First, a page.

Within the aircraft, smoking can result in non-smoking passengers and crew being exposed to environmental tobacco smoke (ETS). A study by the Department showed that ETS contaminants are not restricted to the smoking section of an aircraft but are found throughout the cabin, particularly in the no-smoking area closest to the smoking section. The effect of a smoking ban would be to reduce the health risk to passengers and crew from exposure to ETS. It would also enhance aviation safety by reducing the risk of (a) fire, (b) failure of compartments holding oxygen masks to open because of the accumulation of tobacco tar residue and (c) degradation of the crew's ability to function properly.
The issuance of a rule banning smoking on all scheduled passenger flights to and from this country by foreign air carriers and on all Start Printed Page 36775international scheduled passenger flights of air carriers would have no adverse effect on the environment. In fact, the rule would improve air quality within the aircraft, reduce the risk of adverse health effects, and enhance aviation safety.
Therefore, the department has found that the rule will have no significant adverse economic impact. A copy of the environmental assessment has been filed in the public docket.Start List of Subjects
List of Subjects in 14 CFR Part 252End List of Subjects Start Amendment Part
Accordingly, the Office of the Secretary of the U.S. Department of Transportation revisesEnd Amendment Part Start Part
PART 252—SMOKING ABOARD AIRCRAFT
- Smoking ban: air carriers
- Smoking ban: foreign air carriers.
- No-smoking sections.
- Extent of smoking restrictions 252.9 Ventilation systems.
- Aircraft on the ground.
- Small aircraft.
- Cigars and pipes.
- Single-entity charters.
Cross Reference: For smoking rules of the Federal Aviation Administration, see 14 CFR 121.317(c), 121.571(a)(1)(i), 129.29, 135.117(a)(1), and 135.127(a).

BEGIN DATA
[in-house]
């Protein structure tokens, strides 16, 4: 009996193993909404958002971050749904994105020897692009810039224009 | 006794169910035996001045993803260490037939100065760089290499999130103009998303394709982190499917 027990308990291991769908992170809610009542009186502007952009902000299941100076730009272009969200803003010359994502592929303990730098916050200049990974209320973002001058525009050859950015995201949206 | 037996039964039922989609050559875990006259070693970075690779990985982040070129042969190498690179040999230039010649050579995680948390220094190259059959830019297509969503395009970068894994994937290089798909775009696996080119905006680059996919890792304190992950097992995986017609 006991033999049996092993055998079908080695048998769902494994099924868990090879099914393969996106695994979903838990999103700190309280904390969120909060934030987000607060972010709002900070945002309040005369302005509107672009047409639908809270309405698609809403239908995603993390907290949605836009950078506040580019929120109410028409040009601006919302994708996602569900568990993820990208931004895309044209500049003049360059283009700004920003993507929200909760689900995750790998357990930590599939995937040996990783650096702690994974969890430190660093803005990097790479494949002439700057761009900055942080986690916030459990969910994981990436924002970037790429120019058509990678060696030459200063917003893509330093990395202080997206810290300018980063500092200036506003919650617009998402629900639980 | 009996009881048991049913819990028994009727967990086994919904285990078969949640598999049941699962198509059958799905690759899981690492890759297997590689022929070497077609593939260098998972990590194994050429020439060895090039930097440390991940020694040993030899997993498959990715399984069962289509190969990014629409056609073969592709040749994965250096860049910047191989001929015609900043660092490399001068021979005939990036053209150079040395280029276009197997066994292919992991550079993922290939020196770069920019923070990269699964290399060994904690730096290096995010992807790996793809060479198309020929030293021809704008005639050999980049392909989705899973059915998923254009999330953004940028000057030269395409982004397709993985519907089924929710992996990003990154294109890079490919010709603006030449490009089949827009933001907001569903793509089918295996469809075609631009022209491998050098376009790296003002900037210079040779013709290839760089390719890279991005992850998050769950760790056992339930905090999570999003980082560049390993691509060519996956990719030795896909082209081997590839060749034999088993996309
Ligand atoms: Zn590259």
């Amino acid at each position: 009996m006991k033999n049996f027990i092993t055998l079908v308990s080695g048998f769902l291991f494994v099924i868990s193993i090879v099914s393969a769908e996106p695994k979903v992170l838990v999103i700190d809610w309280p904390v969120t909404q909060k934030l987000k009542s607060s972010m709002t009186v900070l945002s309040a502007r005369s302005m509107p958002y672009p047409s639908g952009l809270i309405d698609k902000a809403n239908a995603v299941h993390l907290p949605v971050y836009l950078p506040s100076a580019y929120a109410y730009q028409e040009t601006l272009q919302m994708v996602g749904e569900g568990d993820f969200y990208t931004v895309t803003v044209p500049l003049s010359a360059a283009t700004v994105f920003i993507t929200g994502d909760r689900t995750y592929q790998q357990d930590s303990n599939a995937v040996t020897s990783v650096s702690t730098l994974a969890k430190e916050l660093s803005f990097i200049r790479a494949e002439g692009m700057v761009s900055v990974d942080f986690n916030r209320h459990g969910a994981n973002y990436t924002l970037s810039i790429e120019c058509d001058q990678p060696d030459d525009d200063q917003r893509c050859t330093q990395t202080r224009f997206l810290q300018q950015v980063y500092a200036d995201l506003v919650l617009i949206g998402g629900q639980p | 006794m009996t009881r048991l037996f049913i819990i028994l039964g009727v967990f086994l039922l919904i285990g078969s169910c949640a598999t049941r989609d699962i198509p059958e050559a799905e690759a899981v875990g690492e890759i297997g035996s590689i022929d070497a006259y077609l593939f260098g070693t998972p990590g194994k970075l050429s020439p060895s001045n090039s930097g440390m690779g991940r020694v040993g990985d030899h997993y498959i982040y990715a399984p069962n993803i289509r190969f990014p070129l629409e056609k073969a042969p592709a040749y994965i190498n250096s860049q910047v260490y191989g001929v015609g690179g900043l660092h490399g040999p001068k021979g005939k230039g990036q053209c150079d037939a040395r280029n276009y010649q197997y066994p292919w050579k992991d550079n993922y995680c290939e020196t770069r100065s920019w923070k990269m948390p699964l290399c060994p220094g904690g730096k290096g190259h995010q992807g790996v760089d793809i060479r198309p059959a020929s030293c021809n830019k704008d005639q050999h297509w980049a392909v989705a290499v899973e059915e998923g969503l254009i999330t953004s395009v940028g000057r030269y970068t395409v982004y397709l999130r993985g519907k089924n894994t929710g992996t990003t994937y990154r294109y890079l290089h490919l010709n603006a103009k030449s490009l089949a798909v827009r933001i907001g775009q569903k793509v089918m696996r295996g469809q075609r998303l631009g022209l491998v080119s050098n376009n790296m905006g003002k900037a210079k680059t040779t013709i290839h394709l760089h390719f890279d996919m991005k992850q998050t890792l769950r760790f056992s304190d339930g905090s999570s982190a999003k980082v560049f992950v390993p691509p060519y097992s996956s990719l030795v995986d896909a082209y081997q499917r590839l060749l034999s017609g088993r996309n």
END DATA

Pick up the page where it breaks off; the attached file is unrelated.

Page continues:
This part implements a ban on smoking of tobacco products on air carrier and foreign air carrier flights in scheduled intrastate, interstate and foreign air transportation, as required by 49 USC 41706. It also addresses smoking on charter flights. Nothing in this regulation shall be deemed to require air carriers or foreign air carriers to permit the smoking of tobacco products aboard aircraft.
Note to § 252.1:
As defined in 49 U.S.C. 40102, an “air carrier” is a citizen of the United States undertaking to provide air transportation, and a “foreign air carrier” is a person, not a citizen of the United States, undertaking to provide foreign air transportation.
This part applies to all operations of air carriers engaged in interstate, intrastate and foreign air transportation and to foreign air carriers engaged in foreign air transportation, but does not apply to the on-demand services of air taxi operators.
Air carriers shall prohibit smoking on all scheduled passenger flights.
(a) Foreign air carriers shall prohibit smoking on all scheduled passenger flight segments:
(1) Between points in the United States, and
(2) Between the U.S. and any foreign point.